My reading of it would be that Mr. Brooks attempted to tackle the question of Iraq in two stages: first by asking about Reinhold Niebuhr who is a) one of those Woody Allen Ivy League names that lets Mr. Obama prove that he does read books and retain what they say and b) problematic for liberals because -- as seen by Obama's paraphrase -- Niebuhr does believe that there is such a thing as evil in the world, that we can't delude ourselves that we can ever eliminate it but that we have to renew our efforts to do so in spite of that fact. This is John F. Kennedy-style liberalism. "Support any friend, oppose any foe, to assure the survival and the success of liberty." This is exactly what was eliminated from the Democratic Party in its take-over by the feminists. "Don't be silly. There is no such thing as a foe. Everyone is our friend if we just behave in a friendly manner." Deluded as that "thinking" was, it was closely adhered to by liberal Democrats – starting with Jimmy Carter -- until 9/11 shook the ground out from under them.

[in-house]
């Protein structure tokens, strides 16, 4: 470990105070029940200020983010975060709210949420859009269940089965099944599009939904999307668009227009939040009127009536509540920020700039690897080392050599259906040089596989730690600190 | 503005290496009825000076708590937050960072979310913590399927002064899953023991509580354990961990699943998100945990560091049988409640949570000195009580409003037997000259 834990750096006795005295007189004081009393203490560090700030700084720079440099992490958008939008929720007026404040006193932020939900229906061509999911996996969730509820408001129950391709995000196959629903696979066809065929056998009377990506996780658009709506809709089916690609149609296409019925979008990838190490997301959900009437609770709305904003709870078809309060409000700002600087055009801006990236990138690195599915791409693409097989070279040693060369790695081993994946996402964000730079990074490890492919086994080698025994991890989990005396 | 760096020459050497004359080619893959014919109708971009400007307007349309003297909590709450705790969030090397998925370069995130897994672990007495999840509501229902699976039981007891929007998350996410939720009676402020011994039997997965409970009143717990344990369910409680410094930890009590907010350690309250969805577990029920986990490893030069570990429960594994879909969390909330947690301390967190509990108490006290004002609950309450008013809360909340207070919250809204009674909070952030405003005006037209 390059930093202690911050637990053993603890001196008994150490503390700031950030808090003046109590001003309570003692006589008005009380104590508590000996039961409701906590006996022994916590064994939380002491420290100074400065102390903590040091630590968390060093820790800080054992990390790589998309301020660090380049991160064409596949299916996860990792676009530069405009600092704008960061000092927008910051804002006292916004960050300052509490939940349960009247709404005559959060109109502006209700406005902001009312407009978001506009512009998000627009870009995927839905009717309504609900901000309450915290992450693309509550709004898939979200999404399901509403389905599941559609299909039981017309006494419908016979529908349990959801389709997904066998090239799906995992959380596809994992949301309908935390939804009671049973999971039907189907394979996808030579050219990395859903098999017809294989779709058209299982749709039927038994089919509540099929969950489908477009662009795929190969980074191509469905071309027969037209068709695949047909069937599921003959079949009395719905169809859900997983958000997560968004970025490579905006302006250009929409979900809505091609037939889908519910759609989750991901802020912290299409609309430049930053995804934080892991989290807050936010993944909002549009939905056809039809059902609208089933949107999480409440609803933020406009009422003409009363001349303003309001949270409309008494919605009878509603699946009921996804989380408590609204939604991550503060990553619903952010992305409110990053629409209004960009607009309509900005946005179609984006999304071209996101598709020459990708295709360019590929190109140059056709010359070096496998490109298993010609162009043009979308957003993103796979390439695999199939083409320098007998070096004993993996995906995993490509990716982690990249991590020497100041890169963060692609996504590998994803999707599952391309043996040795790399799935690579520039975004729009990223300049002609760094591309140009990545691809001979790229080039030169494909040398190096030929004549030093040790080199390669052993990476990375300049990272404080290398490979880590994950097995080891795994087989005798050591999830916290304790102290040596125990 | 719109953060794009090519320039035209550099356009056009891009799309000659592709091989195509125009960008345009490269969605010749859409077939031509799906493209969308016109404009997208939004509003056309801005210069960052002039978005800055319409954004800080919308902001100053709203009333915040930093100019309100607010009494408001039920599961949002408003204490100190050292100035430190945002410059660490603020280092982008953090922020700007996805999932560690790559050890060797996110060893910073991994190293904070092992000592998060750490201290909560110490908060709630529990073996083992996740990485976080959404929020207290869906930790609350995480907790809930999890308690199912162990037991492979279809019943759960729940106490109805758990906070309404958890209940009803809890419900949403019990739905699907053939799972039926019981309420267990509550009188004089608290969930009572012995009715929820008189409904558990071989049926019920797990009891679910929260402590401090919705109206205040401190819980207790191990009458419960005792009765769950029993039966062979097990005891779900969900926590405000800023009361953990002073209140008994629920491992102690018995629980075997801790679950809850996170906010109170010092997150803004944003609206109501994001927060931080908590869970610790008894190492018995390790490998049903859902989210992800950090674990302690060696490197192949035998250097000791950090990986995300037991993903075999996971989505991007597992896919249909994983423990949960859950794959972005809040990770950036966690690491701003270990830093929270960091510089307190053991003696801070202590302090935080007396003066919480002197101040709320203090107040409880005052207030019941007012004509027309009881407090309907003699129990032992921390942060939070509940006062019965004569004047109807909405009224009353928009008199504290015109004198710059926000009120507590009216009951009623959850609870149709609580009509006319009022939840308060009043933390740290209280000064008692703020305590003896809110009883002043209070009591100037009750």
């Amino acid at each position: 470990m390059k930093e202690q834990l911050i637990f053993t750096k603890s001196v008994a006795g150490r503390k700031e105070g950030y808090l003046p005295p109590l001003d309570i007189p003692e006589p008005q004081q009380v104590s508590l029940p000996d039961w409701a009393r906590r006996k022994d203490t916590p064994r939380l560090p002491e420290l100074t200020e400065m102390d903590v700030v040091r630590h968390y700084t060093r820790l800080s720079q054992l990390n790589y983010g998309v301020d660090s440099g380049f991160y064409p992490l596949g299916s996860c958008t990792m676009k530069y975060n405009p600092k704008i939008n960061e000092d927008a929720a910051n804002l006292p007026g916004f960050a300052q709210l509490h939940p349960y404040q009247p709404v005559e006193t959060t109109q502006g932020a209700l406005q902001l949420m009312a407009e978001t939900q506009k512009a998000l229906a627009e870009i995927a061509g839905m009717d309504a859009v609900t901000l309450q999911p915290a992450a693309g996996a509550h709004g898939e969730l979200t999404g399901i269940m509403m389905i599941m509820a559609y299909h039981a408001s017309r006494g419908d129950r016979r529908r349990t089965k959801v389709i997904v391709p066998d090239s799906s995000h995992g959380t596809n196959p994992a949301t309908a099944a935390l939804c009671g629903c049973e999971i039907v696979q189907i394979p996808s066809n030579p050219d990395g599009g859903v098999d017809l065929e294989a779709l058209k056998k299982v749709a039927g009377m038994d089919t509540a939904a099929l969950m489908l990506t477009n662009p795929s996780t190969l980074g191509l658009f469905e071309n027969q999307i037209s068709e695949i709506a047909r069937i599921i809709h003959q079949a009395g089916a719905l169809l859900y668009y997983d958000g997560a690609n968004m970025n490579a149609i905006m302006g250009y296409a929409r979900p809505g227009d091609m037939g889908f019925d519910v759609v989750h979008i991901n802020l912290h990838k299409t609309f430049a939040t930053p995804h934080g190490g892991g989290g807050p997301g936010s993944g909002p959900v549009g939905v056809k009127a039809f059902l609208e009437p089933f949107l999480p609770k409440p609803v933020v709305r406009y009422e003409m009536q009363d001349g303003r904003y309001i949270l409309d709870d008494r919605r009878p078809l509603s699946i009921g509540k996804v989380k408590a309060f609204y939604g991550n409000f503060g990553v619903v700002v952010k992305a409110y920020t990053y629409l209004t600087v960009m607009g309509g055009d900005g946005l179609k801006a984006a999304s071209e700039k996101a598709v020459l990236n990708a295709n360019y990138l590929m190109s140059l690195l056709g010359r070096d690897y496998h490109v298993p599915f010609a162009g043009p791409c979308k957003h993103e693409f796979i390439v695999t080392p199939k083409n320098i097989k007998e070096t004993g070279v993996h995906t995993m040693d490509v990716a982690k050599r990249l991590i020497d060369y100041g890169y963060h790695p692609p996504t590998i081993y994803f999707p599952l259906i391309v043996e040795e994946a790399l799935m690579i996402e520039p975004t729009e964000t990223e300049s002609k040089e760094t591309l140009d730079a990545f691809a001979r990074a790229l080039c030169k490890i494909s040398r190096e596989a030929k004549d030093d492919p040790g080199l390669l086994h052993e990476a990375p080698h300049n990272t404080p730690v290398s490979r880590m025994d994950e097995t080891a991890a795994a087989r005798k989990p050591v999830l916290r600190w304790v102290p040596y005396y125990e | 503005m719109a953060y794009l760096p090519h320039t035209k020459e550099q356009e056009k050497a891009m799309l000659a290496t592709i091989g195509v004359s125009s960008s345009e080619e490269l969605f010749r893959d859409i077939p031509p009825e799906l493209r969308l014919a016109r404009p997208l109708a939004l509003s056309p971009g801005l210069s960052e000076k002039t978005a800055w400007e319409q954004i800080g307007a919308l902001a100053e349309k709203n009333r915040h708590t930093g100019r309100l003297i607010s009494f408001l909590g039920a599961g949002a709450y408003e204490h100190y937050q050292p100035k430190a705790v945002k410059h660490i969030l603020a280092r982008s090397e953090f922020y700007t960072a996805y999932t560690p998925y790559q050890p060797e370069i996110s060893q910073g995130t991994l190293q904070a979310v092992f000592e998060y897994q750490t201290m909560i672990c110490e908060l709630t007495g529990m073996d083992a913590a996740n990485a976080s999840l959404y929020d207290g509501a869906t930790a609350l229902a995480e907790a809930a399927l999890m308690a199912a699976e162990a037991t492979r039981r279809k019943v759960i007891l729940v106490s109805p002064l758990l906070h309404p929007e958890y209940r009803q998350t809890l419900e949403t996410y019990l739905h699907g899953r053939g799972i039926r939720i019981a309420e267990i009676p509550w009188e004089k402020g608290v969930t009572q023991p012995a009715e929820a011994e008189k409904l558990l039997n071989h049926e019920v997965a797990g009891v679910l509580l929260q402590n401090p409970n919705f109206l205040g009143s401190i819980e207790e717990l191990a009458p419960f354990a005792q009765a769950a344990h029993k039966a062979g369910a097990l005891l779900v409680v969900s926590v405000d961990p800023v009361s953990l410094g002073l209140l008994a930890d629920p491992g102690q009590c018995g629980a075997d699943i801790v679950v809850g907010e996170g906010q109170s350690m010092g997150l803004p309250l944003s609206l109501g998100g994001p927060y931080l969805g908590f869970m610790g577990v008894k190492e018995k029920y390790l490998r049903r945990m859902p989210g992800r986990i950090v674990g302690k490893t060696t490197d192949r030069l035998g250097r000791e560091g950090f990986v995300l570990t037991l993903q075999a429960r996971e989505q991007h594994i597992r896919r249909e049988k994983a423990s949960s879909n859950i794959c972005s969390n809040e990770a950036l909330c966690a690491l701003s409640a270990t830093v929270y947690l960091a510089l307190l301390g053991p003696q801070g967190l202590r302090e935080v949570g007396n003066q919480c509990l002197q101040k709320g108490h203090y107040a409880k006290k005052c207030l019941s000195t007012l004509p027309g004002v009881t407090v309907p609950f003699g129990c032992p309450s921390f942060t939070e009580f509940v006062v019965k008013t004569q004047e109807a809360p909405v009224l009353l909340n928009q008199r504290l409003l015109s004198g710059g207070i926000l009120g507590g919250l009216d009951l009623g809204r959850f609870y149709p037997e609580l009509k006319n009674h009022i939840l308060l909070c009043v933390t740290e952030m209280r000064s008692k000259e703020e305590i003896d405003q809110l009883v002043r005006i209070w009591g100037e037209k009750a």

What Mr. Brooks was doing from what I can see (in intelligentsia code) was attempting to determine if Mr. Obama was serious-minded or if this was yet another election that the Democratic intelligentsia could feel free to "sit out": one Hollywood suck-up Democrat versus another Hollywood suck-up Democrat. The fact that Mr. Obama's first answer is "I love him," is an alarming sign from a thinking liberal's point of view. You don't "love" a philosopher: not in a sane world, anyway. Which is why Brooks establishes his own bona fides with "What do you take away from him?" That's what you do with a philosopher. You take away an idea he has presented – usually a gut instinct reaction that makes you flag a page in a magazine or write down a quote (a good habit to get into) -- and move it onto your own game board and contemplate it, deciding where it fits into your own scheme of things, centrally, tangentially, obliquely, as ironic counterpoint, as foundational component, what? Or you don't take away from him. Few intelligent people adopt the viewpoints of another in toto.